Many thanks to Dave Sim for blogging here on AMOC for the past few weeks. Wait... You didn't notice? His posts were buried deep within the comments section of each day's AMOC post. In case you missed any of it, here's a handy day-by-day link summary. Just scroll-down to the 'Comments' at the foot of each post to find out what's been on Dave's mind recently:

November 2: The Best Laid Plans
November 10: Feminists Aren't Evil

...and Dave Sim will be online all day today, Saturday, at the following times:
  -  9:00am to 9pm  EST (Kitchener, Toronto and NY time)
  -  2:00pm to 2am GMT (UK time)
  -  6:00am to 6pm PST (California)
That's 12 hours of non-stop online chat with Dave Sim over at the Kickstarter Comments area... (or if that doesn't work out, Plan B will be to post here on AMOC). Good luck to Dave, Funkmaster John, Sandeep, Sean and Mara for the final day of campaigning. 

Kickstarter Ends Today!
Please support the Cerebus Restoration Project -- Every $ Counts!!

Friday, 20 November 2015

Weekly Update #109: Cerebus Art Dragnet

Thank you yet again! Take a look at the special Cerebus Art Dragnet certificates to be sent out to everyone who provided scans of original artwork.

Are you a qualified medical practitioner? If so, here's A LINK to Dave's recent MRI and X-Ray of his damaged right hand. It's a zip file with two folders (MRI and X-Ray). Each one has some a small proprietary viewer with which you can see the files. Note, it's PC only. Send in your diagnosis to: sandeep.s.atwal [at] gmail [dot] com

Cerebus Archive Number Four on Kickstarter
Only 1 Day To Go! 

KICKSTARTER Cerebus Archive Number Four coming to an end!

Just a reminder that the CEREBUS ARCHIVE NUMBER FOUR Kickstarter is coming to an end. We've had a VERY surprising late surge in pledges -- and THANK YOU, everyone!  Check yesterday's post for the remaining Bonus Prints on offer -- hand-picked by Sean Robinson!

Don't WORRY if you have trouble navigating the actual Kickstarter site and can't figure out how the "add-on" feature or shipping works.  Whatever you're interested in, we WILL get to you.

TRY to pledge for what you want and if you don't "get it", just send John a message and he'll get back to you as soon as possible.  Even if he's completely SWAMPED today and tomorrow, he WILL get back to you and make sure you're included, even past the campaign expiration time.  REPEAT! DON'T WORRY!  We've got you covered!

Speaking of "not getting it", I'm going to be TRYING to post on the Kickstarter site all day tomorrow (thus endeth the "going out in public" experiment).  If I can't figure it out (and that's the "odds-on favourite" result: I try to post and get a blank screen headlined "about:blank") I'll just post here instead, alternating between the COMMENTS section and doing a NEW POST (like this one).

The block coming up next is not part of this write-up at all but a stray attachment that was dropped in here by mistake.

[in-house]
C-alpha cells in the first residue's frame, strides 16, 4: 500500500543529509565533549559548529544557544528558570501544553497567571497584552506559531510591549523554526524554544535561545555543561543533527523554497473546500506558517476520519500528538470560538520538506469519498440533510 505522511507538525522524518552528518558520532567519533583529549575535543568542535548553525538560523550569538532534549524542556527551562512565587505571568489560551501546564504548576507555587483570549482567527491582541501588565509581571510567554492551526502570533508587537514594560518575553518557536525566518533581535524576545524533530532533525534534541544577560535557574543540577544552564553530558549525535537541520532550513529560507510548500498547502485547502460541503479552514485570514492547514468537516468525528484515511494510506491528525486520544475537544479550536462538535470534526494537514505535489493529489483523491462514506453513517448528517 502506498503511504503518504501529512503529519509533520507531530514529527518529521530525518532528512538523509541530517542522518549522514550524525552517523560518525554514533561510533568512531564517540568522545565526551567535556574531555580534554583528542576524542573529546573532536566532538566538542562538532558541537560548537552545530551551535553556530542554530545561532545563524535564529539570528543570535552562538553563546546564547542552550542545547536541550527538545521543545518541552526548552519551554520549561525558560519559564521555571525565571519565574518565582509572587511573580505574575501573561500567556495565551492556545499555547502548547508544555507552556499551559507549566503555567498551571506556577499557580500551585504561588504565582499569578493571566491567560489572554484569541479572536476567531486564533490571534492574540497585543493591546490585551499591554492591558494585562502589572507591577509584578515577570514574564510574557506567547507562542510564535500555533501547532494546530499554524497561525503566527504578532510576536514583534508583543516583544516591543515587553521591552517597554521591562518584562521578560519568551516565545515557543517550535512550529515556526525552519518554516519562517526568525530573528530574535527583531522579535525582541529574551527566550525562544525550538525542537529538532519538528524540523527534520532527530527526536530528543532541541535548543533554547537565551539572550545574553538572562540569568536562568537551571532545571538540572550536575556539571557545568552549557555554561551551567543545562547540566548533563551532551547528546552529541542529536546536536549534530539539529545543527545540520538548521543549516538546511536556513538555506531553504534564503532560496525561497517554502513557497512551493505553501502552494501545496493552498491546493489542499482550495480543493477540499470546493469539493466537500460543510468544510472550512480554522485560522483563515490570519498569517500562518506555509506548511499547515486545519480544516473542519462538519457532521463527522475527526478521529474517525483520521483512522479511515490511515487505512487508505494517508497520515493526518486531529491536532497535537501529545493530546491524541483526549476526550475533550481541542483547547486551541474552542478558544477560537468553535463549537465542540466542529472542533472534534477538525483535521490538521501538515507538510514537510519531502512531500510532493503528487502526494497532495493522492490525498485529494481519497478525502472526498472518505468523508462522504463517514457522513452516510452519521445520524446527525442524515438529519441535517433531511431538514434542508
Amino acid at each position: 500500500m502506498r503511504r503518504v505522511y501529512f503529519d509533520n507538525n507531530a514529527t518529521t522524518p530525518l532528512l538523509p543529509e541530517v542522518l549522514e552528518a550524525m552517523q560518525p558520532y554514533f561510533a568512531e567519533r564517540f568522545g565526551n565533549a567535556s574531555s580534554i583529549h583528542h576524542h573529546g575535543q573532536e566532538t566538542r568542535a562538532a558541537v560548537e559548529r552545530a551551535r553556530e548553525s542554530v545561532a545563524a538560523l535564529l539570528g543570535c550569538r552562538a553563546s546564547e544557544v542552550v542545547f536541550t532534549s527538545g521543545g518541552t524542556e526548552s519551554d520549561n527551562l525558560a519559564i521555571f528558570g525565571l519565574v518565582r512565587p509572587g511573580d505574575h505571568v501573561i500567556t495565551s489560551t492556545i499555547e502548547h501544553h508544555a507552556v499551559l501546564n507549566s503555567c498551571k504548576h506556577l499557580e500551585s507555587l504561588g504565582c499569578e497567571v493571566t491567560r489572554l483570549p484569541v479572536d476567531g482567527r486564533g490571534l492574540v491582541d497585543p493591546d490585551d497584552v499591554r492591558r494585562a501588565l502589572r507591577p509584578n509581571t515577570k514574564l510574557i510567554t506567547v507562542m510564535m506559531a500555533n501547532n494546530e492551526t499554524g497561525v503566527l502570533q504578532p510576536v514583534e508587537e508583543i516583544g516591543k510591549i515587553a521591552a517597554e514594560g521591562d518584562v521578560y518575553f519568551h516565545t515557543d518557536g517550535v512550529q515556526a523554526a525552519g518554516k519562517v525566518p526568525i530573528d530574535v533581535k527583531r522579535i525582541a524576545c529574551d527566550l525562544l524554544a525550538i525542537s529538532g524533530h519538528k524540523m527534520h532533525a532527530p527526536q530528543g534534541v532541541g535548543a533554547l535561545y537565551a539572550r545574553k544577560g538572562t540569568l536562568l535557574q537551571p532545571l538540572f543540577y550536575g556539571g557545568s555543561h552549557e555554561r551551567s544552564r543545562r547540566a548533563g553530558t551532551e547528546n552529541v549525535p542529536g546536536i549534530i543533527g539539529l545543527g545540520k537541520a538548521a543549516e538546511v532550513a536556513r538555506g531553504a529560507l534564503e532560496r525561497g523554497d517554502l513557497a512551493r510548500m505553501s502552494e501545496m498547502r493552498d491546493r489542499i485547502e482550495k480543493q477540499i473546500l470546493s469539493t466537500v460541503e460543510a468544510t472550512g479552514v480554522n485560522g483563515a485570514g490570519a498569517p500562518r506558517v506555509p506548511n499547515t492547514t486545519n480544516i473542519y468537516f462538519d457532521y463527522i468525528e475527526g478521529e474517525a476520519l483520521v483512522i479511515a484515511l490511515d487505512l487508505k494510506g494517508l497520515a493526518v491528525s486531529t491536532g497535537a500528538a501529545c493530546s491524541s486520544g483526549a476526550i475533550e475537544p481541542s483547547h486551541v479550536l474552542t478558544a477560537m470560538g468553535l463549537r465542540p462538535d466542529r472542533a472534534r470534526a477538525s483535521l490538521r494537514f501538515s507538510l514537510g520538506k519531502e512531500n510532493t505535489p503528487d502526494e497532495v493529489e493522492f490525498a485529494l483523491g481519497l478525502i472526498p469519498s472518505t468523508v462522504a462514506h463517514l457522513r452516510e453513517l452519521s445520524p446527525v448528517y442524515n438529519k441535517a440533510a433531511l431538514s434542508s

Starting (God and caffeine willing) at noon GMT and ending (ditto) at 5 pm PST.

Okay, back to the Off-White House and "The BONE Commentaries".


Thursday, 19 November 2015

Cerebus Archive Number Four: All Bonus Prints Revealed

 10 New Bonus Prints Are Available To Add To Your CAN4 Portfolio Reward
Pledge Now & Help Fund The Cerebus Restoration Project
Bonus Print #41: Diamondback with Marshall Rogers
Bonus Print #40: Cerebus #5 Cover Art (1978)

Bonus Print #39: Cerebus #1 (1977)

Bonus Print #38: New York Comics Art Convention '79

Bonus Print #37: Cerebus #1 Eccentric Cover Recreation

Bonus Print #36: Cerebus #301

Bonus Print #35: On The Stairs

Bonus Print #34: Selling Insurance

Bonus Print #33: Swords Of Cerebus #4

Bonus Print #32: Alan "Jacob" Moore


Out With the In Crowd

A few years ago I scanned all of Dave Sim's notebooks. He had filled 36 notebooks during the years he created the monthly Cerebus series, covering issues #20 to 300, plus the other side items -- like the Epic stories, posters and prints, convention speeches etc. A total of 3,281 notebook pages detailing his creative process. I never really got the time to study the notebooks when I had them. Just did a quick look, scanned them in and sent them back to Dave as soon as possible. So this regular column is a chance for me to look through those scans and highlight some of the more interesting pages.

The first time we looked at Dave Sim's notebook #7, which covers Cerebus issues 87 to 95, it was back in July 2014 in an entry entitled "Lord Julius". We also looked at it a couple of other times: "So...You already said that.", "Odds and Ends", and most recently in April 2015 with "Assassin". All of those pages came from page 69 or later, so now we'll look at some of the first few pages in the notebook.